The ectodermal epithelium in the roof of each nasal cavity becomes specialized as the olfactory epithelium

25 The olfactory cells of the olfactory epithelium give origin to olfactory nerve fibers that grow into the olfactory bulb

26 Frontal and sphenoidal sinuses develop after birth
The paranasal sinuses develop as diverticulae of the walls of the nasal cavity Maxillary sinuses and few anterior & posterior ethmoidal air cells develop in fetal life Frontal and sphenoidal sinuses develop after birth E M From a 3 months old fetus, showing ethmoid & maxillary sinuses

27 Nasolacrimal duct Develops from a rod-like thickening of the ectoderm in the floor of the nasolacrimal groove This solid cord of cells separates from the surface ectoderm and lies in the underlying mesenchyme The cord gets canalized to form the nasolacrimal duct The cranial end of the duct expands to form the lacrimal sac The caudal end opens into the inferior meatus of the nasal cavity The duct is usually becomes completely patent only after birth Failure of complete canalization of the duct leads to atresia of the duct (seen in about 6% of newborn infants)

28 Development of Palate (Palatogenesis)

29 Palatogenesis Begins at the end of the 5th week
Gets completed by the end of the 12th week The most critical period for the development of palate is from the end of 6th week to the beginning of 9th week The palate develops from two primordia: The Primary palate The Secondary palate

30 The Primary Palate Begins to develop: Early in the 6th week
From the deep part of the intermaxillary segment, as median palatine process Lies behind the premaxillary part of the maxilla Fuses with the developing secondary palate

31 The primary palate represents only a small part lying anterior to the incisive fossa, of the adult hard palate Primary palate Hard palate Secondary palate Soft palate

32 The Secondary Palate Is the primordia of hard and soft palate posterior to the incisive fossa Begins to develop: Early in the 6th week From the internal aspect of the maxillary processes, as lateral palatine process

33 With the development of the jaws, the tongue moves inferiorly.
In the beginning, the lateral palatine processes project inferomedially on each side of the tongue With the development of the jaws, the tongue moves inferiorly. During 7th & 8th weeks, the lateral palatine processes elongate and ascend to a horizontal position above the tongue Tongue

34 Grow medially and fuse in the median plane
Gradually the lateral palatine processes: Grow medially and fuse in the median plane Also fuse with the: Posterior part of the primary palate & The nasal septum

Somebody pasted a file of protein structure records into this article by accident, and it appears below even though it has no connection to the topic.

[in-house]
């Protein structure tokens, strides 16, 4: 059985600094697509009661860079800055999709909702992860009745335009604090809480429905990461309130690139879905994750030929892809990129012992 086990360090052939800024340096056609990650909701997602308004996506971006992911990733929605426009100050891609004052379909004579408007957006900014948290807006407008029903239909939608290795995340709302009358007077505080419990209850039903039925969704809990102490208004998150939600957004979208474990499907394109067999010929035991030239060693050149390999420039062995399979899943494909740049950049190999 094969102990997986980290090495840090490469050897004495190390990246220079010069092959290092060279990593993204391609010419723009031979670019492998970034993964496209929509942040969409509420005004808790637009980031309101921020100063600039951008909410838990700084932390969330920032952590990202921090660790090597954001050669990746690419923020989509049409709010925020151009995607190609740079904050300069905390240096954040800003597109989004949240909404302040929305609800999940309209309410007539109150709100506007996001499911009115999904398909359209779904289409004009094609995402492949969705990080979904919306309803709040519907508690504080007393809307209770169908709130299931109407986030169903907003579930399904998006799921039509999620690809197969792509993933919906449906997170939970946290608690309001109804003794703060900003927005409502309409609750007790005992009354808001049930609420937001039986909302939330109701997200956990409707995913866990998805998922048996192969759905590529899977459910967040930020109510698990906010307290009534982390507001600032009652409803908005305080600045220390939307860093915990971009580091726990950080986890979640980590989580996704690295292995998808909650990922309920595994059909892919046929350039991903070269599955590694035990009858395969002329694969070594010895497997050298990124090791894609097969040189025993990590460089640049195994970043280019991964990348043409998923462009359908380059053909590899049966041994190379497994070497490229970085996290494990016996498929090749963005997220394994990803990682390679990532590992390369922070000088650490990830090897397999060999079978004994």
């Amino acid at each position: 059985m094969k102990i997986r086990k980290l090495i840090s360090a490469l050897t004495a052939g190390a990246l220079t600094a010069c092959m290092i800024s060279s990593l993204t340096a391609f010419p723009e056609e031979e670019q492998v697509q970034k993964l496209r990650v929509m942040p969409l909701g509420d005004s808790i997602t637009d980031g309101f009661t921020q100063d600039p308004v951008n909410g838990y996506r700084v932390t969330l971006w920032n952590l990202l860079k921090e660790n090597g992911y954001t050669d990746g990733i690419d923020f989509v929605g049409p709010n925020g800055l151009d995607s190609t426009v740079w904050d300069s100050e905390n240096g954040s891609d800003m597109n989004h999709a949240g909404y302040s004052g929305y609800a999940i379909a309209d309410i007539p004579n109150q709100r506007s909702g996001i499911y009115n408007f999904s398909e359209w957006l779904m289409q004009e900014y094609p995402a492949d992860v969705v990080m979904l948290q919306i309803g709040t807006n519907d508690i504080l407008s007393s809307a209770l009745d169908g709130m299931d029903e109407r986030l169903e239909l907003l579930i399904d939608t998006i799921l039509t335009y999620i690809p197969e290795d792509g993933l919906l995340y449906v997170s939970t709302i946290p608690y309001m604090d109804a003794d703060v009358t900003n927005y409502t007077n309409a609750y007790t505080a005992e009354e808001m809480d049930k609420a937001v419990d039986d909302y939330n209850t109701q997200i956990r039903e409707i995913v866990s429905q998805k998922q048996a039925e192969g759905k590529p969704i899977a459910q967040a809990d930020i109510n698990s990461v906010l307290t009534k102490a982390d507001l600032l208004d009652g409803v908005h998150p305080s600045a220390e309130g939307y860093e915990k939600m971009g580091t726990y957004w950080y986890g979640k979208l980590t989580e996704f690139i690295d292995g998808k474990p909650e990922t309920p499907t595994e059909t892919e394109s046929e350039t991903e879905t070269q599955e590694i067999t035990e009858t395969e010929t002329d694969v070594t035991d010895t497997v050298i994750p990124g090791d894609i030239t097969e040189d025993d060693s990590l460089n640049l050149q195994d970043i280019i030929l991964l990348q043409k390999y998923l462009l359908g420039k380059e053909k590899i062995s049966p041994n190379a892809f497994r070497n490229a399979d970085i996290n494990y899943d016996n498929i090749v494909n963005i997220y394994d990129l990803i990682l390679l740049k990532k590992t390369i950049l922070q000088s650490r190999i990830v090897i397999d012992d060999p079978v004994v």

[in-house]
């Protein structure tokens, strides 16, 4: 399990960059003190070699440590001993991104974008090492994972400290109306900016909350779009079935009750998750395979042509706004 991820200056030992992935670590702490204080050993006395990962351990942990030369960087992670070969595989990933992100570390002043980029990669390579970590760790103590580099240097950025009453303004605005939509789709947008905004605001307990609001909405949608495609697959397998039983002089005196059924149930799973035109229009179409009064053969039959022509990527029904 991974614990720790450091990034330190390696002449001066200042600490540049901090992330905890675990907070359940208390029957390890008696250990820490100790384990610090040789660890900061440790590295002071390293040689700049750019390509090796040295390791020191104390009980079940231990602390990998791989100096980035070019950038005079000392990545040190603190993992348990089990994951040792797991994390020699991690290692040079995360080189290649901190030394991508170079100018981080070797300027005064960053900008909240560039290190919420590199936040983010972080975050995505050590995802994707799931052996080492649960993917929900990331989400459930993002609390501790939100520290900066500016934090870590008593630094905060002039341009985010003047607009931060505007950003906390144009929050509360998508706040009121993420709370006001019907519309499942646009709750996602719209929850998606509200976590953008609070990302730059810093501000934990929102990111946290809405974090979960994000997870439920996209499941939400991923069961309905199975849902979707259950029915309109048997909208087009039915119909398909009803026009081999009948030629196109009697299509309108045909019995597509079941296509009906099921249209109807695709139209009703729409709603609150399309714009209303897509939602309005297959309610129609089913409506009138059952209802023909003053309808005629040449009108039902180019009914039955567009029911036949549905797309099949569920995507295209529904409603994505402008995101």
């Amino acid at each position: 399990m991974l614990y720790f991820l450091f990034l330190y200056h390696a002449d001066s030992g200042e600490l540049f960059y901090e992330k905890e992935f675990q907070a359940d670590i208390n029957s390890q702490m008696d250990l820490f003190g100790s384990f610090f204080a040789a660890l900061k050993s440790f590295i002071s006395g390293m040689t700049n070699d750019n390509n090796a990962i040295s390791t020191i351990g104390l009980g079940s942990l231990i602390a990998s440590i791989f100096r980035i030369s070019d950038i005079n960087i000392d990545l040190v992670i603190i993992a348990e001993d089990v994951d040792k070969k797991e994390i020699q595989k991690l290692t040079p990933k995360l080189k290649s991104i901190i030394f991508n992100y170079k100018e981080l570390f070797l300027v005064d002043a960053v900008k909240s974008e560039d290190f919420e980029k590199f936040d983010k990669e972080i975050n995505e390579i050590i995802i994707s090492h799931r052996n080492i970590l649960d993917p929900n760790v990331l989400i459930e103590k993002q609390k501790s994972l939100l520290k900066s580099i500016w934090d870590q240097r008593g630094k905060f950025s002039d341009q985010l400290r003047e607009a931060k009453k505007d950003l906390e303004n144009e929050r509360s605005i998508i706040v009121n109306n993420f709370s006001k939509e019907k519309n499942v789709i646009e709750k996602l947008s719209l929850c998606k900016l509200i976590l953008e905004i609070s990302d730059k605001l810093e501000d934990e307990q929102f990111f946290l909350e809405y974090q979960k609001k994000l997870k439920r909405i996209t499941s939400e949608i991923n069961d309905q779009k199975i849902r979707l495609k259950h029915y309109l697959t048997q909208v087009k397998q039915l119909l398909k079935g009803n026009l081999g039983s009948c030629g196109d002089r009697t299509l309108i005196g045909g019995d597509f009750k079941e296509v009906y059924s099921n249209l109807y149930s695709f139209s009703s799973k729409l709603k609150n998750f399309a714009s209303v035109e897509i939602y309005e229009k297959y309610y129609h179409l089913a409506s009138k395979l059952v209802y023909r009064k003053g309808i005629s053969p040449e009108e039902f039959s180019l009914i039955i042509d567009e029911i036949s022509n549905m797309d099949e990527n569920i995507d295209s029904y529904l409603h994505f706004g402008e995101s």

35 Fusion with the nasal septum begins anteriorly during 9th week, extends posteriorly and is completed by 12th week Bone develops in the anterior part to form the hard palate. The posterior part develops as muscular soft palate

36 Changes in Face during Fetal period
Mainly result from changes in the proportion & relative positioning of facial structures In early fetal period the nose is flat and mandible underdeveloped. They attain their characteristic form during fetal period The enlargement of brain results in the formation of a prominent forehead Eyes initially appear on each side of frontonasal prominence move medially Ears first appear on lower portion of lower jaw, grow in upper direction to the level of the eyes

37 Anomalies related to Face, Nose & Palate

38 Lead to difficulty in breathing feeding sucking swallowing
Facial clefts Failure of the embryonic facial prominences to fuse properly May be unilateral or bilateral May involve: Lips only: Cleft lip Palate only: Cleft palate Lip & palate: Cleft lip & palate Region of nasolacrimal groove: Facial clefts Lead to difficulty in breathing feeding sucking swallowing & speech

39 Median cleft lip: results from failure of the medial nasal prominences to merge and form the intermaxillary segments Unilateral cleft lip: result from failure of the maxillary prominence to merge with the medial nasal prominence on the affected side Bilateral cleft lip: results due to failure of maxillary prominences to meet and unite with the medial nasal prominences on both sides Median Cleft lip Unilateral cleft lip Bilateral cleft lip

40 Anterior/posterior to incisive foramen Unilateral/bilateral
2. Oblique facial cleft: results from failure of the maxillary prominence to fuse with the lateral nasal prominence 3. Cleft palate leaves the nasal and oral cavities connected & results in nursing problem for the new born May be: Anterior/posterior to incisive foramen Unilateral/bilateral Isolated/associated with cleft lips Oblique facial cleft Cleft lip, cleft jaw & cleft palate

41 Cleft lip coupled with clefts of the anterior palate or entire palate.


43 What matters most is how you see yourself …
Thank U & Good luck